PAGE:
Focus on Your Health: Broadening breast cancer awareness: Fighting for a cure is a commitment to the whole community
|Published: 10-20-2023 1:32 PM
October is Breast Cancer Awareness Month, and Baystate Franklin Medical Center is here to help increase your awareness and provide the best care possible for you and your loved ones. Early detection, a timely diagnosis, and a management plan are all ways we help throughout your journey.
Dr. Jesse Casaubon, DO, a breast specialist in the Baystate Health Department of Surgical Oncology, says his work as a surgeon is rewarding on many levels and is an “all-encompassing commitment to the community and patients.”
Dr. Casaubon, who completed his training in breast surgical oncology before arriving at Baystate Franklin in 2020, is a member of the Department of Surgical Oncology at Baystate Health, working at several locations.
“I was inspired by my physician grandfather, who worked so hard for his community,” he says. “I heard many stories about him, and I remember wanting to impact the community the way he could. Breast surgical oncology is an incredible field where the surgeon, in combination with the multidisciplinary team, is able to offer patients excellent outcomes and survival. It is a field where the physician can form lasting relationships with patients. It is a field that is driven by research, with many unanswered questions that offer the opportunity for further research.”
An assistant professor at University of Massachusetts Chan Medical School – Baystate, Dr. Casaubon is very active in the area of research.
“It’s nice when patients recognize the amount of work that goes into their care,” he says. “To execute even the most simple surgery takes the coordination of about 100 people. It’s important for people to know that treating cancer is tricky and often there are speed bumps or changes in the plan, but that’s alright because it’s something we’re in together, and we deal with these changes together.”
New innovations at Baystate Health/Baystate Franklin over the past few years include a dedication to the aesthetics after the cancer is removed, and a radioactive seed program, which is the modern way to target breast lesions that providers aren’t able to feel for removal.
The radioactive seed localization (RSL) is an intraoperative localization technique used in breast cancer conservative surgery. The technique uses a radioactive seed placed in the center of the target up to 60 days prior to removal surgery. After taking mammography or ultrasound images of a breast to confirm the location of abnormal tissue, the area of the affected breast is numbed with a local anesthetic and a needle containing the radioactive seed is inserted into the breast so that the surgeon can find the abnormal tissue more easily. The patient may feel some pressure during the procedure, but it is typically not painful. The seed cannot be felt once implanted.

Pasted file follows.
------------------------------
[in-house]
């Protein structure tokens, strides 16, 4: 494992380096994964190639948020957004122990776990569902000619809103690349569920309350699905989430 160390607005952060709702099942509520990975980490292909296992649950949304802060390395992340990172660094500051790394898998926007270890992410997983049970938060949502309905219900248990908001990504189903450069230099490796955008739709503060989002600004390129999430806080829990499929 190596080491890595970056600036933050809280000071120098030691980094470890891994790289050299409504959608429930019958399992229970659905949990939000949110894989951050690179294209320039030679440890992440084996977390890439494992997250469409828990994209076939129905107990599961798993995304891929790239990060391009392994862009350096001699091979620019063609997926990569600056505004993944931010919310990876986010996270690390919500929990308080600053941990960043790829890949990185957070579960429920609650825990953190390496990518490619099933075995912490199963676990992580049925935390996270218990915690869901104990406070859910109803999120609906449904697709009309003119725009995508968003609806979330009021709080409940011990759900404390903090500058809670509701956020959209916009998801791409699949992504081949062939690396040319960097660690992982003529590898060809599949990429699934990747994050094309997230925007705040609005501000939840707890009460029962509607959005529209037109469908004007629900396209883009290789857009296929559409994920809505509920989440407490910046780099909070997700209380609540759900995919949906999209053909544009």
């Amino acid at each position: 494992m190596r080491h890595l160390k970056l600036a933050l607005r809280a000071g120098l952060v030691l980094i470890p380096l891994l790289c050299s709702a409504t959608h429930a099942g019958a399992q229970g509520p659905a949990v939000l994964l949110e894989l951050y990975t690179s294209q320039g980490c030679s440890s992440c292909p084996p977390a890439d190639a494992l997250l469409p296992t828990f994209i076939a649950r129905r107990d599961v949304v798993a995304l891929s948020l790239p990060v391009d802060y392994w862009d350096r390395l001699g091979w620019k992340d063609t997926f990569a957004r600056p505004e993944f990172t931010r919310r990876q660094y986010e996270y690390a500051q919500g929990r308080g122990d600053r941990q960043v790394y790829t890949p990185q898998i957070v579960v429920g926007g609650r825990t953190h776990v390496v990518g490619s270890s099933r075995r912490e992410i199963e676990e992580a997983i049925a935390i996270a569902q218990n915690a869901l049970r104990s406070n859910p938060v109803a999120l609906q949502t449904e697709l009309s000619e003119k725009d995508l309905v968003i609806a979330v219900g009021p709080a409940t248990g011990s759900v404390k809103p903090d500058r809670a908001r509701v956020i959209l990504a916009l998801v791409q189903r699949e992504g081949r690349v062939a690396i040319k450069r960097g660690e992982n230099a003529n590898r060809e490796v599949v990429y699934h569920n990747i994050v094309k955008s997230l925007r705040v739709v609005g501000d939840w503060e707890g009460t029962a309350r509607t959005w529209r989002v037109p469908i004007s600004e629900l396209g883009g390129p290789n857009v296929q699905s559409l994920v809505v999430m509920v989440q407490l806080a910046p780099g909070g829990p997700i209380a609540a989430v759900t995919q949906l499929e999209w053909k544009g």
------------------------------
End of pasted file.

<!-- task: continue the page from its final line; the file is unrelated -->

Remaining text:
Dr. Casaubon says he loves working at Baystate Franklin because “everyone is so close” and it is such a “tight community,” which is what any of us who have lived here, especially our entire lives, know about Franklin County and its hospital.
“I think patients appreciate that many of our team members, such as our nurses, grew up in the area and are part of the same community,” he says. “Though I didn’t grow up around here, it is really rewarding treating people who I know and work with who live here.”
Another way Baystate Health helps increase our community’s awareness of breast cancer and its effects is through the Baystate Health Foundation’s Rays of Hope Walk & Run Toward the Cure of Breast Cancer. This year, it celebrates its 30th anniversary. The event will be held in person once again at Temple Beth El on Dickinson Street in Springfield on Sunday, Oct. 22. There will also be an opportunity to join virtually, by walking or running anywhere and any day of your choice if you do not feel comfortable joining large crowds.
Each year, Rays of Hope raises funds to help find the cure. Hundreds of Pioneer Valley families are affected with a cancer diagnosis, and they need your support. Since its inception in 1994, Rays of Hope has been helping individuals in the fight against breast cancer by walking alongside them on their cancer journey.
Through the Baystate Health Breast Network, Rays of Hope cares for the whole person, from diagnosis and beyond. Funds raised — more than $16.6 million to date — go toward research, state-of-the-art equipment, breast health programs, and outreach and education throughout Baystate Health, including at Baystate Franklin Medical Center. The funding supports our patients and survivors and provides grants for complementary therapies and cancer programs to our communities throughout western Massachusetts. All the funds stay in our communities.
To learn more about Rays of Hope, call 413-794-8001 or visit bit.ly/3LVpyMx. You can also email at: email@example.com.
Anita Fritz is a lifelong resident of Franklin County. She was a reporter for the Greenfield Recorder for 20 years. She is currently the senior specialist for public affairs and community relations for Baystate Franklin Medical Center.